Business Week

I'm inherently suspicious of any magazine issue (not to mention any sale, sauce or sitcom episode) that bills itself as "special." Take the April 3 BusinessWeek: if it's truly special, does that mean that the issues preceding it, which lacked comparable cover braggadocio, were ordinary? Is it so darn special that the issues following it will cower in its imposing shadow, relegated to treading water in its furious wake? I can only imagine the pressure that the mag's staffers must be feeling today as they rush to close the April 10 edition--which, absent the front-page designation of "special," will be perceived as decent at best. Labels can be so hurtful.

I'll leave the question of whether the April 3 BusinessWeek attains specialness (specialitude? specialistasticity?) to the marketing wonks who tagged it as such. Instead, I'll wonder aloud how a single publication can alternate between some of the smartest content to be found in any magazine--business or otherwise--and items that would be deemed too lower-middlebrow for a college newspaper. In the simplest terms, this is what happens when a high-thinking magazine attempts to perk itself up for consumption by dullards.

Take the "BusinessWeek Fifty" cover feature on the corporate world's top performers, as determined by a formula that takes into account everything from sales and earnings growth to inseam measurements. It's a catchy editorial gimmick, sure, but one to which Fortune long ago laid its claim. It doesn't help that the accompanying featurettes on a handful of the ranked companies (yet another rapturous paean to Apple, a Goldman Sachs primer that sheds no light on the firm's tactics) elicit little more than shrugs.

Then there are the items which must have found their way into the issue via some kind of production snafu. Extending an olive branch to business folk who don't read newspapers, watch TV or leave the house, BW breaks the story that banks are no longer relying on Mr. Coffee giveaways to lure new customers. Al Jazeera International's difficulty in securing distribution from U.S. cable and satellite providers is presented as somewhat of a surprise--how could it be anything else, given Joe Topeka's stated preference for an I-spit-on-your-value-system counterpart to American Idol? And apparently those "free Wal-Mart gift certificate!" e-mails aren't real. Next they'll tell us that the Tooth Fairy isn't really married to Fiona Apple.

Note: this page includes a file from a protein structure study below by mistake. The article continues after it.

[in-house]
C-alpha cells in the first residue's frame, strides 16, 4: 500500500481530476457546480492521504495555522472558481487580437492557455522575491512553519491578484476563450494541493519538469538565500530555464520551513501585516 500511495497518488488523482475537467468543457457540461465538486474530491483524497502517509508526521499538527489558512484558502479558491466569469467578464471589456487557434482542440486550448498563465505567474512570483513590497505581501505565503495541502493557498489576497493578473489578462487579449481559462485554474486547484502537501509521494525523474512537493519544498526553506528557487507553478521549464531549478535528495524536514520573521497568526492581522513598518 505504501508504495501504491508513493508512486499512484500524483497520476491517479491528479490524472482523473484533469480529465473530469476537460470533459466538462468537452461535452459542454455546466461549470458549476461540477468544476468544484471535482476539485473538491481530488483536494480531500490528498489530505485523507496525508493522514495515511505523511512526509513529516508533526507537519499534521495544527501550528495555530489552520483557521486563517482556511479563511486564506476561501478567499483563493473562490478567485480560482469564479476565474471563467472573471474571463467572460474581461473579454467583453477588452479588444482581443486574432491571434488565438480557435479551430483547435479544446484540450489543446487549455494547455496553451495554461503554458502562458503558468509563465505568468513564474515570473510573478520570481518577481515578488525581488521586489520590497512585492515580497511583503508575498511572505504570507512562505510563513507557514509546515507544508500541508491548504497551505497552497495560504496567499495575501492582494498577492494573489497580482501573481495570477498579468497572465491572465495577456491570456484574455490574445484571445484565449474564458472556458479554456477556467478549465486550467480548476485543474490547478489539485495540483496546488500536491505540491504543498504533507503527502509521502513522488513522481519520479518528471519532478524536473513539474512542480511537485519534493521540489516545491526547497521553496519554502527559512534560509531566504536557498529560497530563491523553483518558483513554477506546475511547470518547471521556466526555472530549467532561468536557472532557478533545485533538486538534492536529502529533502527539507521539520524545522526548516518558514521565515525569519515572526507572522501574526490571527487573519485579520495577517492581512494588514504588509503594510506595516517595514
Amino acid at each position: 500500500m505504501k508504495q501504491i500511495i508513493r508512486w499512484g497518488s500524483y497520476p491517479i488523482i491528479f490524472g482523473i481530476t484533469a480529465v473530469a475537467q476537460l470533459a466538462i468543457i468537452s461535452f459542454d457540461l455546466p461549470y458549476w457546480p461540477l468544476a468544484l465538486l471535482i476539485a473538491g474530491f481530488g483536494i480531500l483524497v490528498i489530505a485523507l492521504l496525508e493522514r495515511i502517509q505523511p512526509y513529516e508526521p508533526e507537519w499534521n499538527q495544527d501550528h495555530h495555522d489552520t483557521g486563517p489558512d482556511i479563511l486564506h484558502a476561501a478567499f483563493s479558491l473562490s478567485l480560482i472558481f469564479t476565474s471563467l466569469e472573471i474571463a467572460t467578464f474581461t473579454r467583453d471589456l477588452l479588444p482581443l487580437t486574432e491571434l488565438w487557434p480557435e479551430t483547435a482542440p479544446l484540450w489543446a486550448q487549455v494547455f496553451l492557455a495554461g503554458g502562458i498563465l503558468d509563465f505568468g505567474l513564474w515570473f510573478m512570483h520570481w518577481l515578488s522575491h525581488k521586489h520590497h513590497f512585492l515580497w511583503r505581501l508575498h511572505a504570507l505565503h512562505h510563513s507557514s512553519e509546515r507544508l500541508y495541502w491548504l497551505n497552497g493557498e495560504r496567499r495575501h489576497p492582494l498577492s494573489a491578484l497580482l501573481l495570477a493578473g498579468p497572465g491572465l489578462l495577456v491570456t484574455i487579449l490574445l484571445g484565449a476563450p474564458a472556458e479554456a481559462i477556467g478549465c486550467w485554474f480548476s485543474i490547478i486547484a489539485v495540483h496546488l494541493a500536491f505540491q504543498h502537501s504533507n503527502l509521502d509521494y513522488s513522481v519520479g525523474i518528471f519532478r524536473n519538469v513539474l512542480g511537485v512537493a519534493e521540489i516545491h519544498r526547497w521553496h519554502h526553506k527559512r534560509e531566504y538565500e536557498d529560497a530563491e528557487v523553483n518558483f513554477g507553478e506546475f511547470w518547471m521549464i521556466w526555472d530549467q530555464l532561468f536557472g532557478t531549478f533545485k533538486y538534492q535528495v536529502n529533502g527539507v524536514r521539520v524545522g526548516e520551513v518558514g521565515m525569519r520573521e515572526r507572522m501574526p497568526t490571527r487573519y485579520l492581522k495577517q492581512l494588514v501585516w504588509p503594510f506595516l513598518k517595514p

On the plus side of the ledger, BW still boasts a smattering of magazinedom's sharpest regular columns, including Stephen H. Wildstrom's "Technology & You" deconstructions and Jon Fine's arch "MediaCentric" dispatches on marketing and media. The mag handles workplace and related issues with aplomb, as witnessed by the you-are-there report from a Seagate corporate retreat in New Zealand.

Given the U.S.-first thrust of so many magazines and newspaper business sections, BW impresses with its global wingspan. In the April 3 issue alone, we learn that Adidas and Nike are waging some kind of apparel warfare on one another in advance of the upcoming World Cup, that there aren't enough lawyers in Japan and that the Germans like eBay almost as much as they do David Hasselhoff. Each of the stories teems with anecdotal flair and pointed analysis, as opposed to canned bleats from the usual slate of talking heads.

Additionally, BW's design transcends the USA Today-ish murk in which its mass-market competitors find themselves bogged. While sidebars flourish like hothouse flowers, the mag complements them with decidedly arty touches: a mining concern's CEO posed in front of old photos of workers, an illustration of a CEO striding confidently atop a stock-market-graph dealie.

As has been noted before in this space, I hate stupid people and publications that pander to them. So I guess it saddens me when a venerable title like Business Week temporarily lets down its guard, weighing down an otherwise lean editorial mix with fluff about "culinary travel" and waterproof, genetically modified super-dungarees. Last I checked, there were one or two lifestyle magazines on the ol' rack; BW would clearly be better served by leaving the pap to those purveyors of low thought and getting back to, uh, business.

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